Harrison County Health Department
L-R Seated: Rita Krueger, Rhonda Stuart, Autumn Wiley, Sharon Miles, Sarah Linthacum
2nd Row: Tonya Seiter, Courtney Cross, Gayle Guess, Christy Erwin, Delcena Hamilton, Trent Willhite, Ryann Rosier, Charlotte Gregg, Emily Jacobs
3rd Row: Alisha Noble, Fred Lindsey

The Health Department's open office day will be changing from Friday to Thursday beginning  January 8, 2015! Open office day is the day that we always have a nurse in office for immunizations or nail clipping, etc. Please pass the word. 


Family celebrating with holiday meal


“Resolve to Undo Holiday Overindulgences.”  Good tips to help our county residents get back on track to healthy eating.


http://www.cdc.gov/features/healthyresolutions/index.html



Home


“The Real Cost” website has fact sheets on toxic mix, no safe tobacco and did you know? There is also information on addiction, health costs, and smoked tobacco.  This is a thought provoking website.



http://therealcost.betobaccofree.hhs.gov/



Volunteer Training


The Harrison County Hospice will be offering Volunteer Training in February.  We provide services in Harrison and parts of Gentry, Mercer, and Daviess Counties.  If you are interesting in volunteering to such a special program, we would love to have you.  For questions or interest in our Volunteer Program, please call 660.425.6324 and ask for Gayle or Rhonda.

Well Child Clinic

 

Harrison County Health Department provides comprehensive Well Child visits on a monthly basis for children from birth to 5 years old.  Making health a priority for children ensures the health of future generations.  Research has shown that many medical conditions affecting adults begin in childhood.  Well Child visits can begin as early as 2 weeks.  The usual schedule is 2, 4, 6, 9, 12, 15, 18, and 24 months.  Then once a year until the age of 5.  We promote regular checkups, physical exams, immunizations, developmental screening, diet counseling, growth and development advice, behavior and discipline advice, dental screenings and advice, and information about available health services and referrals.  Please call the Health Department at 660.425.6324 to make an appointment for your child to be a part of our Well Child Clinic.  Please click on the link below for more information for Well Child.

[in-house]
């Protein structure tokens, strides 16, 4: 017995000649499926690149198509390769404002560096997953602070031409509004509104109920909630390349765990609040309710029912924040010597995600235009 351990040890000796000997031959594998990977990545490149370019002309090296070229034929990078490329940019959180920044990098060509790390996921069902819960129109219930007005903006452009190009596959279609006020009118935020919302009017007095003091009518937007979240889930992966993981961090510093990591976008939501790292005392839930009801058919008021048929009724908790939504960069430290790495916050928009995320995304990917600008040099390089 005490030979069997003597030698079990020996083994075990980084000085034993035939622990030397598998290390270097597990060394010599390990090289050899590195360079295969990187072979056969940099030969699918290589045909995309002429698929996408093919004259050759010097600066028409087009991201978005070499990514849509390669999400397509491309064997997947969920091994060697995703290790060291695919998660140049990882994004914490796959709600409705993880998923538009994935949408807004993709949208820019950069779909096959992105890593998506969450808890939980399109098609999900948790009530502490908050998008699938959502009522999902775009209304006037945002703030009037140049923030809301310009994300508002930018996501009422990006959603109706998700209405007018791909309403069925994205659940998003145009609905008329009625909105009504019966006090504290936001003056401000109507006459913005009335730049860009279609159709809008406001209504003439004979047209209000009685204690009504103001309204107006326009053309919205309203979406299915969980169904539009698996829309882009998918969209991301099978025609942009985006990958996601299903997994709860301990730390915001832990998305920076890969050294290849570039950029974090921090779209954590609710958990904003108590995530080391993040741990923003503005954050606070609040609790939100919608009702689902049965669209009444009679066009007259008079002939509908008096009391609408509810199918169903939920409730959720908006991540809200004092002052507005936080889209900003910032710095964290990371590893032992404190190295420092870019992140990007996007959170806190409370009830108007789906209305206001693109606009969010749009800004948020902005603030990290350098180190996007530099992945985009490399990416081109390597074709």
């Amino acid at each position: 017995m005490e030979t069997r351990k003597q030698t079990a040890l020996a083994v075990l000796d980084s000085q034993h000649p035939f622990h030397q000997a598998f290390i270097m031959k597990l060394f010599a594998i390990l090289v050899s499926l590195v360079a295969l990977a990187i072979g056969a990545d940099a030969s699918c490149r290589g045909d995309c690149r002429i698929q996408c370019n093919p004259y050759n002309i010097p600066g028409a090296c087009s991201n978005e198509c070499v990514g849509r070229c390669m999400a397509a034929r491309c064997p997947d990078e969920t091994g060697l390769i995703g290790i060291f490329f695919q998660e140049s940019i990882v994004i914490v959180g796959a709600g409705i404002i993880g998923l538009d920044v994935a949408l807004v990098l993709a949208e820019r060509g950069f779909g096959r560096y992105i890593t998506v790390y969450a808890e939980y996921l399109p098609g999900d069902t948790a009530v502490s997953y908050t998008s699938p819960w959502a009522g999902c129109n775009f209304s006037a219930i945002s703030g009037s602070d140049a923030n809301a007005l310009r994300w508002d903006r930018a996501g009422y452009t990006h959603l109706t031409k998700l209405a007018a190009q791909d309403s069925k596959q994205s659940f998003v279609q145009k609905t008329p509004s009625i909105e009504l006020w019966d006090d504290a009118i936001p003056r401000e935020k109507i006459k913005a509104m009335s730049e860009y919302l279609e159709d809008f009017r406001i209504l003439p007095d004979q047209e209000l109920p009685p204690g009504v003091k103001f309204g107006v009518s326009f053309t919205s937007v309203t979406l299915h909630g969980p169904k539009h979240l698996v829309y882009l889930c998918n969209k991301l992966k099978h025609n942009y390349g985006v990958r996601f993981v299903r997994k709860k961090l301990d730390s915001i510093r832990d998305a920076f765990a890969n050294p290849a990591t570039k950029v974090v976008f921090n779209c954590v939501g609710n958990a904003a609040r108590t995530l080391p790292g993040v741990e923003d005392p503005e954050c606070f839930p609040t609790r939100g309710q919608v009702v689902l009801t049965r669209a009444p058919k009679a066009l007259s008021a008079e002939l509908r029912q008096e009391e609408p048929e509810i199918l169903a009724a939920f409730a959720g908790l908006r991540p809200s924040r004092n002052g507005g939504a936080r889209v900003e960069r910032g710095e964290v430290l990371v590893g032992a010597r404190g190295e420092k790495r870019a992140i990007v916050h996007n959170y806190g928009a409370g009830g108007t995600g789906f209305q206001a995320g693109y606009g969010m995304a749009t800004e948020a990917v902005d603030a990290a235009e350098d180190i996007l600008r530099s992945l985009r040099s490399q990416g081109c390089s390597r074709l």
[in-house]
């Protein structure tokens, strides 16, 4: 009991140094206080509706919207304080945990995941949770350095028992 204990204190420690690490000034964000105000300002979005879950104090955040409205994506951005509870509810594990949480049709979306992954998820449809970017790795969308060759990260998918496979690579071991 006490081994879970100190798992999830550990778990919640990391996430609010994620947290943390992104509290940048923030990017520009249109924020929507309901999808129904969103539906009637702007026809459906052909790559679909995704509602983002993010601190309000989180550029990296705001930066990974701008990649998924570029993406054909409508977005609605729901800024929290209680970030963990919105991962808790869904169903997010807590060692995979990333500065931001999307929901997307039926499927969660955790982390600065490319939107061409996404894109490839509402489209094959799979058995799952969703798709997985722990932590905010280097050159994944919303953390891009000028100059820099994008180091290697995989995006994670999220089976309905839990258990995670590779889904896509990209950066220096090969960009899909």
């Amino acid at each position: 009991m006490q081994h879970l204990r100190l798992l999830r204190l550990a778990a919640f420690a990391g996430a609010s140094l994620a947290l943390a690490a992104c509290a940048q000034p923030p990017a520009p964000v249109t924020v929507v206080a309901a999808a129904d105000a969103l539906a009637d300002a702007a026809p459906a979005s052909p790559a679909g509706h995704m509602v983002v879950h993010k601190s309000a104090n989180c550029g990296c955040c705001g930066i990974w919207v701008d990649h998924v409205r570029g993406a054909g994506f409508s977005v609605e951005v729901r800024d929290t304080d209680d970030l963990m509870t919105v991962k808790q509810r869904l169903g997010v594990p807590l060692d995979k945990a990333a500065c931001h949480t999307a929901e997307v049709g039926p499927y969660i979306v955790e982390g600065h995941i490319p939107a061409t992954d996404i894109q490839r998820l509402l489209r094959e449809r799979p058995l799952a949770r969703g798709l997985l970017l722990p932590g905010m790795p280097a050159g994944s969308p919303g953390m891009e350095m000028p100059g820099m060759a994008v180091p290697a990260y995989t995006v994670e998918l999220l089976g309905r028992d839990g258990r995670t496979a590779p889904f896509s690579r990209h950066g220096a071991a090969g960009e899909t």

http://health.mo.gov/living/families/healthychildren/exams.php

WIC Clinic
 
If you or someone you know could benefit from Women, Infants, Children, (WIC) Program please contact us at the Health Department. Our WIC Clinics are held on Tuesdays by appointment. To setup an appointment please call 660.425.6324.


Women, Infants and Children (WIC) is a special supplemental nutrition program which provides services to pregnant women, new mothers, infants and children up to their 5th birthday based on nutritional risk and income eligibility. The primary services provided are health screening, risk assessment, nutrition education and counseling, breastfeeding promotion and referrals to health care. Supplemental food is provided at no cost to participants.
 
Please click on the link below to learn more information:
 

Why become a Hospice Volunteer?

 

Volunteers are a valuable part of care for Harrison County Hospice.  Their gifts of time, energy and skills fill a unique role that only they can provide.  There are a variety of ways that you can give your time, talents and experience for our hospice patients and their families that may include: supporting the patient and families with home visits; provide administrative support in our office; visit or call bereaved families; or become a friendly caller to those who need a calm, helpful telephone companion.  Each volunteer is free to choose how much time he or she would like to give-you may work out a regular schedule or prefer to be available to fill in as needed.  Harrison County Hospice provides hospice volunteers specialized training to develop the skills they’ll need to work with patients and their families.  To explore volunteer opportunities at Harrison County Hospice, please contact us at the Harrison County Health Department and Hospice at 660.425.6324.

BIRTH DEFECTS PREVENTION AND AWARENESS MONTH